The team at M7 Virtual were very excited to be commissioned to produce a 360 video experience for the International Cricket Council (ICC) and Cricket World Cup (CWC). We were also pleased to be working alongside the team at Red Sky at Night Events. The brief was to create an immersive dome experience to be displayed at the various stadiums hosting the CWC this year across the U.K.
ICC and CWC wanted viewers of the experience to feel what it would be like to ‘face the pace’ of a world class bowler. During the pre-production phase we brainstormed various different ways that this could be achieved. We quickly ruled out the option of filming as a live action piece as it was not be feasible to fill a stadium with fans for a fictional match. So we discussed the possibility of filming the players against an empty stadium! We would then revisit the same positions on a match day to capture crowd plates. The two images would then be composited together to create the illusion of a match day experience. After carrying out tests, we determined this would be the most suitable method to produce this experience.
Our first day of filming took place at Edgbaston, capturing the player actions in the empty stadia. We worked with a team of young players from local county clubs. The players were briefed about each of the set plays we wanted them to re-enact. Each player was numbered and was to remember their specific field position in order to ensure continuity between the shots. The scenes wereÂ acted out without a ball which meant that players had to work together to create the illusion of a real match scenario. We chose to do this to ensure the camera was not damaged by a stray delivery or throw. It would also allow us greater control over the trajectory in post production. The players all revelled in the challenge and acted their movements with remarkable accuracy, matching the timings and energy of a match situation.
After capturing each of the shots, we meticulously measured each of the camera positions. By noting their exact location on the field we would then be able to revisit the stadium and capture the scene again with a full crowd. Additionally, we placed small tape markers to assist us in locating the positions. This ensured a reliable point of reference without interfering with the pitch surface.
To capture the crowd plates, we revisited Edgbaston during the Twenty20 finals day. Working with the ground staff and members of the CWC team, we gained access to the pitch during the tea breaks and intervals. We recorded at each of the positions for two minutes, capturing both video and raw stills to assist with the compositing of the shots. We captured each of the positions several times during the day to give us a variety of lighting options in post production. This also allowed us to fill in gaps in the crowd if necessary by combining the multiple shots.
Once we had filmed the players against the empty stadium, we then had the task of rotoscoping the players and umpires. This involved masking around each of the 14 bodies on the field and tracking their movements across thousands of frames for each shot. This was undoubtedly the most intensive part of the project and took many weeks of work to finish.Â Once this step was complete, we could then composite the rotoscoped players onto the full crowd stadium plate. At this point we could really begin to see the shots take shape.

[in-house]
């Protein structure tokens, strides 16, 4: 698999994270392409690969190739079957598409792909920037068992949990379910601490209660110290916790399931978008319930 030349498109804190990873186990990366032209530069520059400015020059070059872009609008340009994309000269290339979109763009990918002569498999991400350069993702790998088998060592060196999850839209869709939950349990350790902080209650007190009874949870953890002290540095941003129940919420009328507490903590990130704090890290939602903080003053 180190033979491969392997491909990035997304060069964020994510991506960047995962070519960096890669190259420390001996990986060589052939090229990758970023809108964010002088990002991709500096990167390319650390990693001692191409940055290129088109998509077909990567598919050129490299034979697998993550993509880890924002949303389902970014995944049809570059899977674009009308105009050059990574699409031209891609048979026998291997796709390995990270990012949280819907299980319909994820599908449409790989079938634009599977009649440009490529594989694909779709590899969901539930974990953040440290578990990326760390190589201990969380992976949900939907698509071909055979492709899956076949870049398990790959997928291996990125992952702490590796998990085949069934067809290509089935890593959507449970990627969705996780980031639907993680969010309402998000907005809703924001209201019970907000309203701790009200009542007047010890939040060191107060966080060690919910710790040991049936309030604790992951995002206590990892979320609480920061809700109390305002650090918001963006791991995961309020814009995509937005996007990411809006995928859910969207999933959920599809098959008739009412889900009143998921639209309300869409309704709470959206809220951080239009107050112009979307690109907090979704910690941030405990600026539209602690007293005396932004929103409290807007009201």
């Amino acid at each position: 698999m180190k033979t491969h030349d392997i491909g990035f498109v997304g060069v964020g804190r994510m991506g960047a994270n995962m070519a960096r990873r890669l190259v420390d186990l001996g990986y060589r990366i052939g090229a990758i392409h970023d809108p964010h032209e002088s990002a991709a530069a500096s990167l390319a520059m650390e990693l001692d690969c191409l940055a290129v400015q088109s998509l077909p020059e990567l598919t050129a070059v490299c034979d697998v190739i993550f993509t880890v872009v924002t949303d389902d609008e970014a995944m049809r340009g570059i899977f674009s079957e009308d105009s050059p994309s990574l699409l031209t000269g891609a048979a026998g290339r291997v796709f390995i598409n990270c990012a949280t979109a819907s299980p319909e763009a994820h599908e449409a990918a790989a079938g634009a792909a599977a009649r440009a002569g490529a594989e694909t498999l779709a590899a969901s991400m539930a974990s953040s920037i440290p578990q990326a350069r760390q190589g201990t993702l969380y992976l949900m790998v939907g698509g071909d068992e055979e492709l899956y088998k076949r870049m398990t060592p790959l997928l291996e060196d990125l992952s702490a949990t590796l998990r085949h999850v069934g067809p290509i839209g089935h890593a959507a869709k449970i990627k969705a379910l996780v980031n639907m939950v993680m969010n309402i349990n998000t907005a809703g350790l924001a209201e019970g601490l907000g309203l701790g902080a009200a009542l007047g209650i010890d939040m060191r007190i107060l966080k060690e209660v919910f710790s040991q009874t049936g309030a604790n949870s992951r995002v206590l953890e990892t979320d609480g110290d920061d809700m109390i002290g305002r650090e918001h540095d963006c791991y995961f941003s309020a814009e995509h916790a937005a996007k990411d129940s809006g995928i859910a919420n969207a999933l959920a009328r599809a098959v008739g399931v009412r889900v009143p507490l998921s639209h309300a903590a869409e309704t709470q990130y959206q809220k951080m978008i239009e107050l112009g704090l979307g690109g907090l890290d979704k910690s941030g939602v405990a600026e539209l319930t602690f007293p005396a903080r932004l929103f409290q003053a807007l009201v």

We then composited a ball in post, again giving the illusion of a real game. This allowed us to really fine tune the ball position and use speed ramping to create slow mo shots during the POV sequences.Â Another element to be added in post production was the stadium hoarding which was scaled and positioned in Photoshop before being composited in After Effects.
The graphic below shows some of the steps undertaken to create the appeal shot:
We began to add other narrative elements such as the changing room and balcony scenes. We then visited Lords Cricket Ground to record a voiceover session with legendary cricket broadcaster Jonathan Agnew. Aggers was very enthusiastic about the project and did a brilliant job of bringing his signature touch to the soundtrack.
ICC and CWC were keen to draft in a famous cricketing personality who could a whitty twist. A number of names were suggested, with CWC ambassador Graeme Swann being the top pick . Graeme really was a pleasure to work with, bringing laughs throughout the shoot and telling many a tale. What a character.
We spent a day filming with Graeme in the infinity cove at Galleon Studios. Located on the outskirts of Manchester, Galleon’s Kris and Les made us feel very welcome. The facilities fitted our needs perfectly. We shot this scene with the Sony A7 III and Samyang 8mm. This to give us great image quality and versatility in post production.
This experience is a world first, putting the viewer in the shoes of a player mid game. Truly immersing them in a high pressure match situation. We see huge potential for this style of 360 VR for a wider range of events. This style of experience allows viewers to be transported to places they would never have access to otherwise. Rugby matches, football matches, tennis and many more sports can all be captured using this method. Furthermore, past events can be recreated such as famous music concerts. So the viewer can be transported back in time in a fully immersive experience. We are very keen to develop this style of filming further, stay tuned for more coming soon.
To see a more in-depth breakdown of the production of this film, take a look at this video below: